the young Heathcliff and Cathy in a
good-looking but boring new take on
"Wuthering Heights" © 2010 Oscilloscope
(Reviewed October 5, 2012, by James Dawson)
Good looking but as boring as a 128-minute Terrence Malick perfume commercial, this minimalist take on the first half of the Emily Brontë novel is so slow I'm falling asleep just writing about it. Beautiful locations and cinematography aren't enough to make up for lifeless acting that mostly consists of meaningful stares. Like Heathcliff, you may find yourself wanting to pound your head into a couple of walls and a door frame in frustration.
Solomon Glave is brooding and blankly impassive as the young Heathcliff (who is black here, and described as a "dark-skinned gipsy" in the book). Shannon Beer is a doughy teenage Cathy, the one bright spot in Heathcliff's miserable life when he is brought to live with her family at their farmhouse. Heathcliff runs away when Cathy reveals she will marry a man of higher social status, but returns a few years later because of his overwhelming stalker-like obsession.
While the actor who plays the older Heathcliff (James Howson) bears an acceptable resemblance to his younger counterpart, the older Cathy (Kaya Scodelario) is a small-framed beauty who looks ridiculously unlike the stockier and facially dissimilar Beer. The demeanor and poise of the two actresses also is different enough to seem jarringly inconsistent. Todd Solondz got away with that kind of thing for unsettling comedic effect in "Palindromes," but here it just seems strange.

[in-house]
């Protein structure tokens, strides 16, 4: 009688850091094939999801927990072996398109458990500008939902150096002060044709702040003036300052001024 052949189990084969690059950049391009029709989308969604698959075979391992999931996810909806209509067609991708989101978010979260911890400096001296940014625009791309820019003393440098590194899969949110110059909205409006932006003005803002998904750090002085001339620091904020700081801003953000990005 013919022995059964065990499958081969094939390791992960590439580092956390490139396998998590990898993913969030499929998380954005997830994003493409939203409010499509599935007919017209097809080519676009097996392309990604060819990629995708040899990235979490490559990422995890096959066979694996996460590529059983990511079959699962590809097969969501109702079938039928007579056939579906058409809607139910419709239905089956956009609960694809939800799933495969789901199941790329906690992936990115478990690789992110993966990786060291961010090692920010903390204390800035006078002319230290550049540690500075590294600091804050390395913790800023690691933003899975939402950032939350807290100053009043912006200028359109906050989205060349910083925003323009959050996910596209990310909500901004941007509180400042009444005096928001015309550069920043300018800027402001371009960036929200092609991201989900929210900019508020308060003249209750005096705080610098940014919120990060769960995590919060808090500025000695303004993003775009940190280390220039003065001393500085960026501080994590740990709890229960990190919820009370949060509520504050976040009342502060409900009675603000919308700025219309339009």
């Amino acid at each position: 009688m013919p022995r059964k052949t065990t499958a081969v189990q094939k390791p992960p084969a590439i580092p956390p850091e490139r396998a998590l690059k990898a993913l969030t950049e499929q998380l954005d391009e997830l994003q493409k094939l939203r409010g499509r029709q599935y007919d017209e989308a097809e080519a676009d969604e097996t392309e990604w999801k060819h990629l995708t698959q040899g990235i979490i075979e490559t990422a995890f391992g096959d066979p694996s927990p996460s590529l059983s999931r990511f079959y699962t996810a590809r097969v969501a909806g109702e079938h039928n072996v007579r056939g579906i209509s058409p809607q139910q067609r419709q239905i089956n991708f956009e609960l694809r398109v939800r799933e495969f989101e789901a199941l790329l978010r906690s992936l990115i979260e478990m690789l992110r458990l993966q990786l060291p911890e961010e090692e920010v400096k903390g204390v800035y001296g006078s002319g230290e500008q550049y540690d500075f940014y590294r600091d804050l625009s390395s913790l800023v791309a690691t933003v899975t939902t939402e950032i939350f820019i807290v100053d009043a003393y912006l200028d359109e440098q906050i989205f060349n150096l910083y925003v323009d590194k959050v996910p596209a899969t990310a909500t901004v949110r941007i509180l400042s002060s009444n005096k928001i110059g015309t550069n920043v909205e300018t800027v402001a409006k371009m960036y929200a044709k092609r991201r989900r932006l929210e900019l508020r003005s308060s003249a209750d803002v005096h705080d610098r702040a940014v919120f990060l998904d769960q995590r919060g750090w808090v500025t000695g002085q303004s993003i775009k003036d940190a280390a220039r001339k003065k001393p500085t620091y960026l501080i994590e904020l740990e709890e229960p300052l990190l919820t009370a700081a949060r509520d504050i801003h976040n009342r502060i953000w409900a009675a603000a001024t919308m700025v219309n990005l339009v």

Director/co-screenwriter Andrea Arnold ("Fish Tank") stays faithful to the bones of the book while telling the story almost entirely from Heathcliff's point of view and giving the character remarkably little dialog. The movie also has no music score, relying entirely on human voices and natural sound.
It's too bad that a movie this visually appealing is such a tediously uninvolving snooze.
Back Row Reviews Grade: C-